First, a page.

Wednesday, 30 September 2009
More information has been given on Gionata Rizzi's forthcoming presentation at the Getty, as mentioned in a previous post:
The Roman city of Herculaneum lies at the foot of Vesuvius in southern Italy and was buried by the same volcanic eruption of A.D. 79 that covered Pompeii. However, eruptive processes destroyed the two ancient cities in dissimilar ways, leaving different conservation issues for future generations to face.
In this lecture, architect Gionata Rizzi offers a brief survey of the history of excavation and restoration of the ancient city and highlights some of the unique aspects of the site that impact conservation work. Unlike at Pompeii, organic materials—such as wood structural beams—survive at Herculaneum. Furthermore, the eruption of Vesuvius damaged the lower portions of the wall fabric only, leaving many buildings' upper floors intact. This obliged the conservation campaign in the early 20th century to introduce substantial reconstruction into the Roman fabric.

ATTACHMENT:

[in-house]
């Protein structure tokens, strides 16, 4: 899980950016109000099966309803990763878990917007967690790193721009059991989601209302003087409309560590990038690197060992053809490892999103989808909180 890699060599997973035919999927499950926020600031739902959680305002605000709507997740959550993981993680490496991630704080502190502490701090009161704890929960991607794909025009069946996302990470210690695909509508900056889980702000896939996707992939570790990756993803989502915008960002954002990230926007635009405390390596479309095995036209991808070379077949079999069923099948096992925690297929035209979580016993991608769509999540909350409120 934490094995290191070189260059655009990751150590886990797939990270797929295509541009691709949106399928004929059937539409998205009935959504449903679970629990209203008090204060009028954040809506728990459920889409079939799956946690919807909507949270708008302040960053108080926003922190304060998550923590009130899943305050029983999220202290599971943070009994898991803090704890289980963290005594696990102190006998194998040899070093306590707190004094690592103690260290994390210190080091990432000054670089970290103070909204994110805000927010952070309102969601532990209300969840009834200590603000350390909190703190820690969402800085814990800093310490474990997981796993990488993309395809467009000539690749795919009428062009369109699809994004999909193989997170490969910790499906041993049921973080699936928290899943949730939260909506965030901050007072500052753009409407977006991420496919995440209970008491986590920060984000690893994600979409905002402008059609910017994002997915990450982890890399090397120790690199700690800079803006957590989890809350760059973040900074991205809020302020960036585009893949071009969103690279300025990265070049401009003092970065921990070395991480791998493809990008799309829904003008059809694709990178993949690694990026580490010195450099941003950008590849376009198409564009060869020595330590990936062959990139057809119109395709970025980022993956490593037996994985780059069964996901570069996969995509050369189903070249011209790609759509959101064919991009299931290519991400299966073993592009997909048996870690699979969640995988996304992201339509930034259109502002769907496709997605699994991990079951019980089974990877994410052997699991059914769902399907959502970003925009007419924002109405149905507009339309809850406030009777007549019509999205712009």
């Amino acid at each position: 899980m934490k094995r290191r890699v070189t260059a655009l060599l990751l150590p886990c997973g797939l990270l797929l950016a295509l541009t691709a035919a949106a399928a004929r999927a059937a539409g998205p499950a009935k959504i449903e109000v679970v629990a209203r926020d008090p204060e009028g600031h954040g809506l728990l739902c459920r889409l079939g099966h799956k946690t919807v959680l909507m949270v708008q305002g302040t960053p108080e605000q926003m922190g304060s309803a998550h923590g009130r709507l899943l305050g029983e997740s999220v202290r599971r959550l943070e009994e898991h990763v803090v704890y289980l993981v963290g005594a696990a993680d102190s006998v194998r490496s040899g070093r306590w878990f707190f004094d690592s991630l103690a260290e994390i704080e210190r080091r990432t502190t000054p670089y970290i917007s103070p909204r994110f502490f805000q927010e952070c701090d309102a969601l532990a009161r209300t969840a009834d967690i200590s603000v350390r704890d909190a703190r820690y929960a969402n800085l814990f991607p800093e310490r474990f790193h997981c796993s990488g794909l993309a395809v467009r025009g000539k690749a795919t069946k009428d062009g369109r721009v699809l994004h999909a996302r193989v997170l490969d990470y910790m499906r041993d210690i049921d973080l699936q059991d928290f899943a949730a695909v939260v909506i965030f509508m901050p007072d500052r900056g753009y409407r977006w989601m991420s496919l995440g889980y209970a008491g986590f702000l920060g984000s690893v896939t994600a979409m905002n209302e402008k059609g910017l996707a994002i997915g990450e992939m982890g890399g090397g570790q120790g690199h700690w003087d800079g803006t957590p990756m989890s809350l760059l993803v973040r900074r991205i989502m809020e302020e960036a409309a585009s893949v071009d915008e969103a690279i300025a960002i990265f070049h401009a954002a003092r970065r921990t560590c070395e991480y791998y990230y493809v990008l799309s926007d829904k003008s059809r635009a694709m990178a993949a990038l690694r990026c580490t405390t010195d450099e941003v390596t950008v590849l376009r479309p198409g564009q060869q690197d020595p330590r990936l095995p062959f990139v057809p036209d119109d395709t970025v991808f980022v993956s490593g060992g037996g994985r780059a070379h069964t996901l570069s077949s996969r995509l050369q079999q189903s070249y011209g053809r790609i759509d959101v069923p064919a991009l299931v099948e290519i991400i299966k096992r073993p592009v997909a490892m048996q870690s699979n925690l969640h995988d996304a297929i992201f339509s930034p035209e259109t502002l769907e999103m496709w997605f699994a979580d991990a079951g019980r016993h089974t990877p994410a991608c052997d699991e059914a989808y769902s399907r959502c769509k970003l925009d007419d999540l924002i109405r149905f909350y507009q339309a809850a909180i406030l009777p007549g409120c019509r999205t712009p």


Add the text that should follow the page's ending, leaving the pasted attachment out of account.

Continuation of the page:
Rizzi also discusses some of the specific challenges he has dealt with as part of his contribution to the Herculaneum Conservation Project in testing new protective structures and architectural elements at a site where respect for the sense of place is needed to guide decision-making.
Date: Saturday, October 24, 2009
Time: 2:00 p.m.
Location: Getty Villa, Auditorium
Admission: Free; a ticket is required.